Today, our front porch was cleaned, as I was expecting a guest. The front porch is only a small spot, taking up a square of five feet by five feet. It attracts spiders with their cobby webs, other dead insects and plant debris. It is somewhat dark and not all that inviting. Plants do not grow well in the darkish corner where a large decorative pot is put. This is something that I’ve noted over the years. The front porch remains a sore spot in our lovely abode, despite the fact that the exterior was resided last year, has a lovely new color, freshness, and a new, more decorative, front door.
Yet, there it remains, a place with nothing really attractive about it. The front porch is not our home’s best feature. We have a great yard, and a good deck. We have a nice patio that barely ever gets used. But, the front porch might as well not even be there.
Favorite Front Porch
My most favorite of front porches was at our house previous to this one. Although we did not spend much time on it, the porch was two-sided, wrapping around one end of our house. I had white wicker furniture on it in the summer months, and enjoyed decorating it in the fall for Halloween. The corner provided a great place for my oldest and a friend to hide and scare fellow trick or treaters. The porch faced East and got wonderful morning sun. After several years of living there, bright blue morning glories climbed up the spindles, framing the space as if you were in a garden. It was just the place to have my morning cup of tea, read a book while my little ones napped, or watch fellow neighbors take their evening walk. I miss that porch.
Cabin Porch Turned Deck
Our cabin has a huge front porch. Or, rather, it was meant to be a porch and deck. I guess now it is really just a very large deck. The expanse covers the entire southern and western exposures of our home on a small lake. We were to have a covered porch but that fell through after our builder disappeared with some money we paid him to finish the porch after he finished the house. The decking was finished by my husband who happens to be very handy. First, we had cedar which was hard to maintain since we have been able to spend less and less time there. Now, we have a composite and it is maintenance free. Still, I really think of it as a deck, not truly a porch. No roof exists and one could not stand on it to watch a thunderstorm without becoming truly soaked.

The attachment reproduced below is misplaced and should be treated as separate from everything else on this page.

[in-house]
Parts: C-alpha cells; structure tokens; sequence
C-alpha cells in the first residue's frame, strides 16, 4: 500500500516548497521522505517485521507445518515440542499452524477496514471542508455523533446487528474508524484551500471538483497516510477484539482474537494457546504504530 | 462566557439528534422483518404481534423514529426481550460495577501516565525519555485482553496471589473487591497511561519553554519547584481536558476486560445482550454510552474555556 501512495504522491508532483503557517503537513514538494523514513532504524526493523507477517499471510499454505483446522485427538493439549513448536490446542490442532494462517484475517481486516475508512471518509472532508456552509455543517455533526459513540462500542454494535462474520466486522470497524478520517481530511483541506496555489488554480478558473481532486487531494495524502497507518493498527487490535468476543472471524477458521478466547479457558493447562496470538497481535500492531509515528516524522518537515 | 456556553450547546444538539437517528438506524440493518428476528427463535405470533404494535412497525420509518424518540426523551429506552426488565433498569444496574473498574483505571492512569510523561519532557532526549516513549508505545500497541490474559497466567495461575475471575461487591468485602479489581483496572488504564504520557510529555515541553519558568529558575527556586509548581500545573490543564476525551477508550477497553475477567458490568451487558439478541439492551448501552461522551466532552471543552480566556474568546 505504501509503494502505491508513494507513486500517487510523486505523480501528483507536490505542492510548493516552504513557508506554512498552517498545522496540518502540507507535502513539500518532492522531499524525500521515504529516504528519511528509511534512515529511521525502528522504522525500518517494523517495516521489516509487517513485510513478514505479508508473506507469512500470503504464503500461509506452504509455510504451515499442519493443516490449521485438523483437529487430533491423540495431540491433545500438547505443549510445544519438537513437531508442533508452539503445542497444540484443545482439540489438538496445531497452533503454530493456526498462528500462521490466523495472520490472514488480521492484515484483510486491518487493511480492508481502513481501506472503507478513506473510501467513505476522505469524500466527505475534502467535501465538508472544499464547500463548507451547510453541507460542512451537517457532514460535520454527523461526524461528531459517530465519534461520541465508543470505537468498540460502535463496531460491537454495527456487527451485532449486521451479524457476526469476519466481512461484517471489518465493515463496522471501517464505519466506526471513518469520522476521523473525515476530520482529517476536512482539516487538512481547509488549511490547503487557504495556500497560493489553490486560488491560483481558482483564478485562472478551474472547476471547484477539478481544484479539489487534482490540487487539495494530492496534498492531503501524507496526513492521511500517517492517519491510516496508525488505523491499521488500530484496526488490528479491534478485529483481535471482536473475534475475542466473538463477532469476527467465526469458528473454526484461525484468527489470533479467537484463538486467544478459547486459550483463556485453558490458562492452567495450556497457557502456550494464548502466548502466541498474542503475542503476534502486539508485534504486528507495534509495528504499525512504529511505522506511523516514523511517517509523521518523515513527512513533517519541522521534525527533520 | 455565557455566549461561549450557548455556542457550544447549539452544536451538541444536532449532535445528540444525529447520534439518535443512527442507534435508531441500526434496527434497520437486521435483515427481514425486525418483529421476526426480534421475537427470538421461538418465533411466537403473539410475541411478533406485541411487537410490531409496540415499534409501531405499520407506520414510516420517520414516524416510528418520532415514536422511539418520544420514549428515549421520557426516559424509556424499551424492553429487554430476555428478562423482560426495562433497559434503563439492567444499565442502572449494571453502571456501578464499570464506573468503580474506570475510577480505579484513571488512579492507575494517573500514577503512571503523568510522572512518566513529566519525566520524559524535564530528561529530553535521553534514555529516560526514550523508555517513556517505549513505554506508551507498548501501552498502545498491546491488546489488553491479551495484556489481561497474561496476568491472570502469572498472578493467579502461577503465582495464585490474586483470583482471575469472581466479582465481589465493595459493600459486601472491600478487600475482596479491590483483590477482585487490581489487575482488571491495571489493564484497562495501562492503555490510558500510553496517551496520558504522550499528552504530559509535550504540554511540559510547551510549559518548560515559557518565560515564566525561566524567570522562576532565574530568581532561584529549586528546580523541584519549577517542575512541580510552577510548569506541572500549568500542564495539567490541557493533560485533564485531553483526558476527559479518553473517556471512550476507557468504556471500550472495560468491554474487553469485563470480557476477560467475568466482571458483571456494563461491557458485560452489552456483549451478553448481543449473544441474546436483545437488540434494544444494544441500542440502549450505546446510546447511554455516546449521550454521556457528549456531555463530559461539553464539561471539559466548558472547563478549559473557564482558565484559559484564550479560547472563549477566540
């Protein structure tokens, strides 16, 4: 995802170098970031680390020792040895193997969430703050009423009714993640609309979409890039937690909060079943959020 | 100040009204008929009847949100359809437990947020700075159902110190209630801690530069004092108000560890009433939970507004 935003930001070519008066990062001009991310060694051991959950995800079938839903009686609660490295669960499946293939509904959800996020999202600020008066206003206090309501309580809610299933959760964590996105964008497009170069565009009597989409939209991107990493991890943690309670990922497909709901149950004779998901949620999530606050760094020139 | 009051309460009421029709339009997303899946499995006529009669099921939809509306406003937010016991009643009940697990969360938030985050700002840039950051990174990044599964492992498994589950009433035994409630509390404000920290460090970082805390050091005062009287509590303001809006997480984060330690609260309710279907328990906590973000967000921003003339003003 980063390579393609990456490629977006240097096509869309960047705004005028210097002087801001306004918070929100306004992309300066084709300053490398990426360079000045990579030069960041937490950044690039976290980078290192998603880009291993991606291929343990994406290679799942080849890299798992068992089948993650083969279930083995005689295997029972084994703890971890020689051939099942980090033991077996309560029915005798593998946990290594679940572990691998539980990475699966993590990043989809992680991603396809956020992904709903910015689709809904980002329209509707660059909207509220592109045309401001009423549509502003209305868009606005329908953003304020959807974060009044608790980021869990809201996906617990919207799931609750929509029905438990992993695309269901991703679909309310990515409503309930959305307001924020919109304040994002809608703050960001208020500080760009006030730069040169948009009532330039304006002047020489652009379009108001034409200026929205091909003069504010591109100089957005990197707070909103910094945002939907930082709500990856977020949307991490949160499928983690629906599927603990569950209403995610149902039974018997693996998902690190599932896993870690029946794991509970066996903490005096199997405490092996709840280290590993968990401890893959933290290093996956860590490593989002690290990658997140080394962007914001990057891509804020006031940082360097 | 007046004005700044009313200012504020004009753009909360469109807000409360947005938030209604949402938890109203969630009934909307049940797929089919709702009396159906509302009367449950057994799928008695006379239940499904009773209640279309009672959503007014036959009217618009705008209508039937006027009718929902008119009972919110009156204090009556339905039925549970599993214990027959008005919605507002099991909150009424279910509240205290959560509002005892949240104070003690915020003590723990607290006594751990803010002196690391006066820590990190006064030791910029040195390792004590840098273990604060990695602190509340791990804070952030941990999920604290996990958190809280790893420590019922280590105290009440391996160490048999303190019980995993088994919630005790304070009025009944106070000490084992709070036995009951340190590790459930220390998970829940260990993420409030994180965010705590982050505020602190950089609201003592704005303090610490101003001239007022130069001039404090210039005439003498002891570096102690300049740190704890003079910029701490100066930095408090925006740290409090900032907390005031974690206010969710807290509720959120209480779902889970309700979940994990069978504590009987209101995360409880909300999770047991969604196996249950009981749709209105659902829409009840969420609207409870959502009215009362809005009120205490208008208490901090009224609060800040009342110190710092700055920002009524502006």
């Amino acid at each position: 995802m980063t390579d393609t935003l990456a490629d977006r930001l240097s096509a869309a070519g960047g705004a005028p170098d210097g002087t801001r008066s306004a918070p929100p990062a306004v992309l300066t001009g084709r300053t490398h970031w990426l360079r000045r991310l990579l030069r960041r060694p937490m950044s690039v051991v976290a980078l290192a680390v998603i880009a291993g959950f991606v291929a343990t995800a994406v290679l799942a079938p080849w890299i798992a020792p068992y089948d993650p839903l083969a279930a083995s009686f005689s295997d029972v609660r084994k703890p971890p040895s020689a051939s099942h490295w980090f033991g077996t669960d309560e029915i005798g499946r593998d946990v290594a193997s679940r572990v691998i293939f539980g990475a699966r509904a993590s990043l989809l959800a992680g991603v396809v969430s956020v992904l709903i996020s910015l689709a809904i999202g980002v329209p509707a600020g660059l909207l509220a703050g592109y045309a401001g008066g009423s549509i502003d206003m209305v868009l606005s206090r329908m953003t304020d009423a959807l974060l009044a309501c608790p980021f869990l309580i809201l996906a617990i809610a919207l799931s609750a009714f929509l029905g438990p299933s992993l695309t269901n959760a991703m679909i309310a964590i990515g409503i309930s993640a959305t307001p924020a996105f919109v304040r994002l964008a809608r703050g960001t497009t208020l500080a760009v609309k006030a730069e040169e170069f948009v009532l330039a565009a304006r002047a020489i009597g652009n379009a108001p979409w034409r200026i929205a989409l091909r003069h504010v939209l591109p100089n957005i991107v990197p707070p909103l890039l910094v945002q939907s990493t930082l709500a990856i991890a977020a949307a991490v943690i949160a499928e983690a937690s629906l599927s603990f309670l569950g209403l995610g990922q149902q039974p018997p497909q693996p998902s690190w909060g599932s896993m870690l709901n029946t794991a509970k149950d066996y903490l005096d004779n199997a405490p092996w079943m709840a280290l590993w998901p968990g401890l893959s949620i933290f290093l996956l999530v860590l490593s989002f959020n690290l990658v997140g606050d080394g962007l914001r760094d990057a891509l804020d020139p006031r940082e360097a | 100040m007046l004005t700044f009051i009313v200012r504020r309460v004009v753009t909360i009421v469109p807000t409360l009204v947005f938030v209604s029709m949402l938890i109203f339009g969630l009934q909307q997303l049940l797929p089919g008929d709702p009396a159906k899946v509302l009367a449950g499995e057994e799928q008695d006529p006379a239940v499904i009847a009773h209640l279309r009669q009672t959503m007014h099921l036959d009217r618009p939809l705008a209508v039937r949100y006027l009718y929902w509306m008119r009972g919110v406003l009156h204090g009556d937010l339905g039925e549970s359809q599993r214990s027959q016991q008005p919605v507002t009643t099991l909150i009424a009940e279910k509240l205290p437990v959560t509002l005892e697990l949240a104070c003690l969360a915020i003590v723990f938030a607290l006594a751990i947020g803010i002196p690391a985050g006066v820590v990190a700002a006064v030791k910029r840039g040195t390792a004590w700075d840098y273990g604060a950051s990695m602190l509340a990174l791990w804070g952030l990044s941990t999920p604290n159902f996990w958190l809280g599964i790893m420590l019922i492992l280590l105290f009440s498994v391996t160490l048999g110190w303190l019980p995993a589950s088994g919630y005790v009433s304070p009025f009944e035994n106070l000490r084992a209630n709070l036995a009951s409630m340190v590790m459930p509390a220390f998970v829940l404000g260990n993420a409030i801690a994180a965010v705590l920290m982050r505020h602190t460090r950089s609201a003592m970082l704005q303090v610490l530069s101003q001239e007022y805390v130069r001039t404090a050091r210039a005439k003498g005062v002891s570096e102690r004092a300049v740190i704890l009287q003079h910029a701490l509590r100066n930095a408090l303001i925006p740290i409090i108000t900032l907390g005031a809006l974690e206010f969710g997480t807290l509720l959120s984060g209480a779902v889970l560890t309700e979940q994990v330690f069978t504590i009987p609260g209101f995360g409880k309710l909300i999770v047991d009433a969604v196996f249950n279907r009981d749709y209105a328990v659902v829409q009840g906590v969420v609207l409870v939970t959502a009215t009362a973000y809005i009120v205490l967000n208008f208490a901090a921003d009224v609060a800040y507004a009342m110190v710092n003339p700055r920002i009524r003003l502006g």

Porches of my childhood are also memorable. Each of my grandparents had what is commonly known as a front “stoop”. Really, if I think about it, it is what our house has now. It is just a little landing for visitors to stand when they ring your doorbell, not really a place to sit, decorate, watch, enjoy nature, or visit with friends. The first house my husband and I owned was built in 1912, and had a front stoop.
The house of my days as an adolescent had a covered porch that was longer than it was wide. It led to our double front doors by traversing a few steps. Unfortunately, garter snakes lived in the concrete cracks and bees inhabited the evergreen shrubs that lined the front border of the porch. This space looked great from the road but our family did not really use it as a porch.
Lastly, the porch of my young childhood days holds great memories. It was not a front porch but a space between the garage and house that was completely enclosed, had windows, and a doors – one out the front, one out the back, and one leading into the house. On that porch, my sister and I played dolls, did art projects, warmed up after swimming, and had cool compresses placed on my eyes when allergy season was occurring in full force.
With the landscape around us changing, we have begun to think of the possibility of a move in the future. I’m pretty sure I want a porch!